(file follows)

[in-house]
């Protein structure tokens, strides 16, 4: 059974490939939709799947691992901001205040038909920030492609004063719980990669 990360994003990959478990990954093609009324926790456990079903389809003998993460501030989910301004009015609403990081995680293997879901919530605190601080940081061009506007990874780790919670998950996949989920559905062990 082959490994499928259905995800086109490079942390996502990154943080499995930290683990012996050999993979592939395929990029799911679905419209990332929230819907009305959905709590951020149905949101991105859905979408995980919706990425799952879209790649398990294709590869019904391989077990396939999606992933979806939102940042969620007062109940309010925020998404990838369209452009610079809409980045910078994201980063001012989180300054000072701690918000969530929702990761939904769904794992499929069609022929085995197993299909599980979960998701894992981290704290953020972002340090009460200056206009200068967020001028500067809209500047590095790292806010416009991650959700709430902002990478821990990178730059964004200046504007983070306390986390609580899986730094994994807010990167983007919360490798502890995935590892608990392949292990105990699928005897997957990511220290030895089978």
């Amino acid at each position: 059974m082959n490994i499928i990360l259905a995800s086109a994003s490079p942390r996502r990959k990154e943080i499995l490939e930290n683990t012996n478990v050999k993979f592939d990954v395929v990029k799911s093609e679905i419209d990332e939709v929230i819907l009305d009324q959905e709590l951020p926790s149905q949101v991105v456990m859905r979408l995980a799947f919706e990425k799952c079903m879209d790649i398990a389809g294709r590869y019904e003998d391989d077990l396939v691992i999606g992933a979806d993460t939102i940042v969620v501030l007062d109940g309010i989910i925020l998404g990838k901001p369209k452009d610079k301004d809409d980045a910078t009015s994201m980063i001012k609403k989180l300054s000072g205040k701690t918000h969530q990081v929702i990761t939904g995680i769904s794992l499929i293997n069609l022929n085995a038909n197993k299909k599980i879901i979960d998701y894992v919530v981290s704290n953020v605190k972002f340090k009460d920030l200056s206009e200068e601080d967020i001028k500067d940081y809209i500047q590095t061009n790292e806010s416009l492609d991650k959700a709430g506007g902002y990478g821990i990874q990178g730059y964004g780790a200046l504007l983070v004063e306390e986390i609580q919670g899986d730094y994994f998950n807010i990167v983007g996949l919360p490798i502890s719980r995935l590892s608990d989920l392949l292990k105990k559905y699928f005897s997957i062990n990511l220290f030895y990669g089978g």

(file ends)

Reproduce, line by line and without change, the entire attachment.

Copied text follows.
[in-house]
């Protein structure tokens, strides 16, 4: 059974490939939709799947691992901001205040038909920030492609004063719980990669 990360994003990959478990990954093609009324926790456990079903389809003998993460501030989910301004009015609403990081995680293997879901919530605190601080940081061009506007990874780790919670998950996949989920559905062990 082959490994499928259905995800086109490079942390996502990154943080499995930290683990012996050999993979592939395929990029799911679905419209990332929230819907009305959905709590951020149905949101991105859905979408995980919706990425799952879209790649398990294709590869019904391989077990396939999606992933979806939102940042969620007062109940309010925020998404990838369209452009610079809409980045910078994201980063001012989180300054000072701690918000969530929702990761939904769904794992499929069609022929085995197993299909599980979960998701894992981290704290953020972002340090009460200056206009200068967020001028500067809209500047590095790292806010416009991650959700709430902002990478821990990178730059964004200046504007983070306390986390609580899986730094994994807010990167983007919360490798502890995935590892608990392949292990105990699928005897997957990511220290030895089978």
């Amino acid at each position: 059974m082959n490994i499928i990360l259905a995800s086109a994003s490079p942390r996502r990959k990154e943080i499995l490939e930290n683990t012996n478990v050999k993979f592939d990954v395929v990029k799911s093609e679905i419209d990332e939709v929230i819907l009305d009324q959905e709590l951020p926790s149905q949101v991105v456990m859905r979408l995980a799947f919706e990425k799952c079903m879209d790649i398990a389809g294709r590869y019904e003998d391989d077990l396939v691992i999606g992933a979806d993460t939102i940042v969620v501030l007062d109940g309010i989910i925020l998404g990838k901001p369209k452009d610079k301004d809409d980045a910078t009015s994201m980063i001012k609403k989180l300054s000072g205040k701690t918000h969530q990081v929702i990761t939904g995680i769904s794992l499929i293997n069609l022929n085995a038909n197993k299909k599980i879901i979960d998701y894992v919530v981290s704290n953020v605190k972002f340090k009460d920030l200056s206009e200068e601080d967020i001028k500067d940081y809209i500047q590095t061009n790292e806010s416009l492609d991650k959700a709430g506007g902002y990478g821990i990874q990178g730059y964004g780790a200046l504007l983070v004063e306390e986390i609580q919670g899986d730094y994994f998950n807010i990167v983007g996949l919360p490798i502890s719980r995935l590892s608990d989920l392949l292990k105990k559905y699928f005897s997957i062990n990511l220290f030895y990669g089978g």